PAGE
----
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Mothers by Rabbi Ed Snitkoff



The Way of the Mothers

By Rabbi Ed Snitkoff


Israel is such an interesting place.

Over the past year, the entire country


has been inundated with a very curious advertising campaign on behalf of a large optical chain. In newspapers, over the internet, on bus posters, in gigantic posters on the side of tall buildings, we read the Biblical injunction from the Ten Commandments, followed by a question:

Honor Your Mother and Father…


When was the last time you called your mother or father to say "Good Morning?" Brought to you by Halperin Optics


Normally a business uses wording in their advertisements that encourages people to purchase their product. We would expect to read "Get the Best Glasses Here" and not verses from the Bible that have no direct relationship to the product being sold.

The motivation behind this advertising campaign has piqued the curiosity of many in Israel, as we see this campaign all over the country, and in so many contexts. A reporter asked the owner of this optical chain, why he chose to do this. He explained that following the recent death of his mother, he was moved to find a way to memorialize her. "What better way to do so than to remind the entire country to honor their parents and connect to them on a regular basis?"

This is a very special aspect about living in Israel! This advertising campaign has touched many people who relate that every time they encounter this reminder on the side of a bus or in newspaper, they think about it and often call their parents to just say "Hello." How many countries in the world can boast that the Bible can be used in a successful ad campaign?

Honor Your Father and Your Mother! The fact that the recent death of his mother moved the owner of this company to begin this unique advertisement campaign is certainly understandable. The sound of our mother's voice is the first sound we recognize as babies, and her face is our first and strongest connection to the world and to other people.

A recent study by Israeli biologists shows that the scalp of infants produces an odor enzyme that nourishes areas of the brain that produce feelings of empathy and love in mothers after birth! Imagine that- scientific proof that our mothers are hard wired from the time of creation to love us.

Our mothers are also our spiritual mentors. How interesting that according to traditional Jewish Law, a person is considered a Jew if their mother is Jewish. It makes no difference who the father is! In Jewish tradition, it is assumed that the mother will take the leading role in creating identity and spiritual life. Our mothers are our foundation.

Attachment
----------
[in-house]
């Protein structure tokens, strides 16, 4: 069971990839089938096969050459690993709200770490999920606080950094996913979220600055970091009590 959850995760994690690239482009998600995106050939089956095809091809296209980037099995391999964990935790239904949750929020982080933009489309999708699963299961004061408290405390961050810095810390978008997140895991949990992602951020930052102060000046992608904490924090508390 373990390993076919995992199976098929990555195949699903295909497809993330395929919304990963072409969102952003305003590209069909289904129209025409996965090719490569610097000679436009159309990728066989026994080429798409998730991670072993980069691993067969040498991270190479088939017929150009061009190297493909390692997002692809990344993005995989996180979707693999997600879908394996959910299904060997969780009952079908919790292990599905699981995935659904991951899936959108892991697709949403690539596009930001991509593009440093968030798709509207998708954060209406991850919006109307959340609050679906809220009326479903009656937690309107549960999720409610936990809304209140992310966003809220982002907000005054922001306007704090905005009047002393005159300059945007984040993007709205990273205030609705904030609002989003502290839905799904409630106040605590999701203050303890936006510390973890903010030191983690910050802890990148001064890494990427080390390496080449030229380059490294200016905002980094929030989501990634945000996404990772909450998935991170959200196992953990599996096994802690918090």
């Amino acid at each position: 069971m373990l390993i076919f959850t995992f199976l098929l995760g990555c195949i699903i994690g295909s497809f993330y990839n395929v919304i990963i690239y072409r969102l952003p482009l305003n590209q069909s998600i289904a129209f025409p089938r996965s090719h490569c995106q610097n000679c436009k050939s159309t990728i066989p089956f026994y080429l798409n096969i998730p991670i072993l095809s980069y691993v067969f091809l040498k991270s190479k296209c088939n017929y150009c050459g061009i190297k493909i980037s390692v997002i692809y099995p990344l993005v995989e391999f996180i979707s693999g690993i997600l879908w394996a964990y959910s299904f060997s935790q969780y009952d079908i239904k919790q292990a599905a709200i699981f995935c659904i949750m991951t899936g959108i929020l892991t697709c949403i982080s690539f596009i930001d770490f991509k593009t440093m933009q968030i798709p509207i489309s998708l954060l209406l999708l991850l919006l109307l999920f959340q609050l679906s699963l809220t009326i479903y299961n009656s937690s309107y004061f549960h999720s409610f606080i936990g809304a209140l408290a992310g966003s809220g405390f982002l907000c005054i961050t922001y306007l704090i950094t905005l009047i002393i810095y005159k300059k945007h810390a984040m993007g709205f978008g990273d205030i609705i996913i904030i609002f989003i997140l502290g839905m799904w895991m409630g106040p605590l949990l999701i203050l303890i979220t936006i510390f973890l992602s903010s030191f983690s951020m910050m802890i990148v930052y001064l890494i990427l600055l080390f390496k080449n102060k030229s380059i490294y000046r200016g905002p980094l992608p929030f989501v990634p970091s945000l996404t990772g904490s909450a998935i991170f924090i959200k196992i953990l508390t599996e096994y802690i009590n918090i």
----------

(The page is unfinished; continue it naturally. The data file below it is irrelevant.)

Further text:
I live on Derech Hebron, "The Way to Hebron," in Jerusalem. If we walk south from my home, we will pass Bethlehem and then Hebron. The entire journey is a total of 28 kilometers, about a day's walk. I actually think of my road as the "Way of the Mothers," as it has been a road of pilgrimage and homage to our ancestors for generations.

Why do I think of this place as the "Way of the Mothers?" Because on the way to Bethlehem, we pass and stop at the tomb of Rachel who was buried there by Jacob "on the way", after she died giving birth to Benjamin. This tomb has been a place of pilgrimage, literally on the side of the road, connecting us to our mother who never reached home. We visit this place with Jeremiah's words on our lips,

A voice is heard in Ramah, mourning and great weeping, Rachel weeping for her children and refusing to be comforted, because they are no more (Jeremiah 31:15)

Imagine the Jews (and others) on pilgrimage, passing here over the centuries, crying together with Rachel at the exile of her children. Today of course, this verse is cause for rejoicing as Rachel surely is no longer crying as her children have returned, as the words of Jeremiah prophesy:

Thus says the LORD: “Keep your voice from weeping,and your eyes from tears,for there is a reward for your work, declares the LORD, and they shall come back from the land of the enemy. There is hope for your future, declares the LORD,and your children shall come back to their own country.(Jeremiah 31:16-17)